In March 2021, Iran signed a 25-year “comprehensive strategic partnership agreement” with China. In 2001, Russia and Iran had signed a 10-year cooperation treaty, and last year, Iran had said it was in an advanced stage of discussions to clinch a 20-year strategic partnership agreement with Russia. These agreements lack transparency but show Iran’s desire to have stronger ties with its Eurasian partners, in sharp contrast with the earlier bid to bet on the nuclear deal and removal of the sanctions.

“Mr. Putin is leading a country that’s been severely sanctioned. So is Iran. So when there’s a common enemy or a common problem, countries tend to help each other. That’s what Iran and Russia are doing now,” Foad Izadi, Associate Professor, Faculty of World Studies, University of Tehran, told The Hindu.

The Iran-Russia ties, despite their common interests and common foes, have also remained a complex affair. The partnership has been characterised by both cooperation and competition (especially in the field of oil exports). But now, a new dimension is added, said Mr. Fathollah-Nejad, who is also a fellow at the Issam Fares Institute for Public Policy, American University of Beirut.

“As to Iran and Russia, bilateral relations have long been characterised by an asymmetry of power between the two as well as Moscow’s use and abuse of the raging Iran-West conflict. Now, with Russia being subjected to a similar set of severe international sanctions led by the U.S., a new constellation in the bilateral framework was born,” he said.

Energy deal

Both sides are now moving fast to mobilise the fresh momentum in their relationship. Hours before Mr. Putin landed in Tehran, Russia’s Gazprom and the National Iranian Oil Company signed a memorandum of understanding worth $40 billion. The deal involves joint offshore gas projects, gas and oil products swap, completion of LNG projects and building gas pipelines.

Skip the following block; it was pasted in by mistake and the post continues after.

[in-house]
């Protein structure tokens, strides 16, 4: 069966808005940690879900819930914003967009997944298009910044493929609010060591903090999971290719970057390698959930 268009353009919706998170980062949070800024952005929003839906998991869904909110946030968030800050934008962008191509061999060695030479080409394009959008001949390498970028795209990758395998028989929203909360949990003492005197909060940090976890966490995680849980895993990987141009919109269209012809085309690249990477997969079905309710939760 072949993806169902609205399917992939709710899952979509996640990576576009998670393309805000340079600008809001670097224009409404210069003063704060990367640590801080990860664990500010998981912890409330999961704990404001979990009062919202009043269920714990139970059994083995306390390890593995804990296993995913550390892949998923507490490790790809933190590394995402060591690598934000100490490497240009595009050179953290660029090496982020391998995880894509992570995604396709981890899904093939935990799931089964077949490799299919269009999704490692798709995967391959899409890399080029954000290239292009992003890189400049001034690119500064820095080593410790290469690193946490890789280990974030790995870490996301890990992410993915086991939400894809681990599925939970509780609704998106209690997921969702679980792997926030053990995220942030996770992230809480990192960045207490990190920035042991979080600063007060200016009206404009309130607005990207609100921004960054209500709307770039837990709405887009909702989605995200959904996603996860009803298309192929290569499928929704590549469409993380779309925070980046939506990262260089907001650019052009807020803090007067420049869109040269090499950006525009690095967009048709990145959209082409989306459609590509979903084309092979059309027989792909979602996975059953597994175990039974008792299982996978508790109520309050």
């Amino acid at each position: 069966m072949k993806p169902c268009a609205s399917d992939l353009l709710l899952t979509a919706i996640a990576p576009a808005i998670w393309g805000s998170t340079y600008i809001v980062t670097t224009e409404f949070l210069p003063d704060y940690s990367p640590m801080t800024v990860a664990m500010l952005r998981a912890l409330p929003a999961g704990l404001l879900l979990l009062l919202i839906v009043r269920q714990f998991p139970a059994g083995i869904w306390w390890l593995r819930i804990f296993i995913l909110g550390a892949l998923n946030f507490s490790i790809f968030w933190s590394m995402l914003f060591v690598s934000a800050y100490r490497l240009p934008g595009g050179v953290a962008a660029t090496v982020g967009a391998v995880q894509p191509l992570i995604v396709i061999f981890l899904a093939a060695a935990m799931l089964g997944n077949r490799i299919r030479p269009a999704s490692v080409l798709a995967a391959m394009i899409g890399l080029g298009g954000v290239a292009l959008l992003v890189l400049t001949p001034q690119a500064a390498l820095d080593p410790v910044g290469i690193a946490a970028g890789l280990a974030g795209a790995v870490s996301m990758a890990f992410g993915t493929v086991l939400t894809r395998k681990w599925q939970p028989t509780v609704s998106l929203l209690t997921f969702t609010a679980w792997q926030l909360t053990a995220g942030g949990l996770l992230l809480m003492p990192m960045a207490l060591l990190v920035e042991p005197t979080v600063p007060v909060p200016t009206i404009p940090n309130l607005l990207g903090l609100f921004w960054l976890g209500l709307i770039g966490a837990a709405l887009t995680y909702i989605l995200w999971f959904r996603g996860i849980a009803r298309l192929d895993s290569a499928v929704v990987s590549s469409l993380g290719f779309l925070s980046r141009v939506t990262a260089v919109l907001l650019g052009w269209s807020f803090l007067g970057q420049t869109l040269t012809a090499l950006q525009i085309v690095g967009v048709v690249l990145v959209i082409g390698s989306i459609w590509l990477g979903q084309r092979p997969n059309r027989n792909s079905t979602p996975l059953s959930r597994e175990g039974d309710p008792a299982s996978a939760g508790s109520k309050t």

Earlier, the Russia and China-backed Shanghai Cooperation Organisation had announced that Iran would be given full membership soon. There’s also growing synergy in the way both countries look at the world, according to Prof. Izadi. “If you look at the text of the exchange between Iran’s leader Khamenei and the Russian President, you see a lot of similarities in terms of what needs to be done in bilateral ties. There are also similar views on what’s going on in the world, and in their opposition to western hegemony.”

So what does Mr. Putin, who visited Iran just days after U.S. President Joe Biden concluded his West Asia trip, want in Iran? “He wants to improve ties as a way of going around the difficulties his country is facing and he has found a receptive audience in Tehran,” Prof. Izadi said.

In the views of Mr. Fathollah-Nejad, the visit is about both economic and security cooperation. “In particular, Moscow is willing to learn from Tehran’s decades-long experience on how to circumvent Western sanctions and potentially seek the procurement of Iranian drones, which Tehran and its proxies have used time and again — with surprising success — against the hydrocarbon infrastructure of Iran’s southern Gulf neighbours.”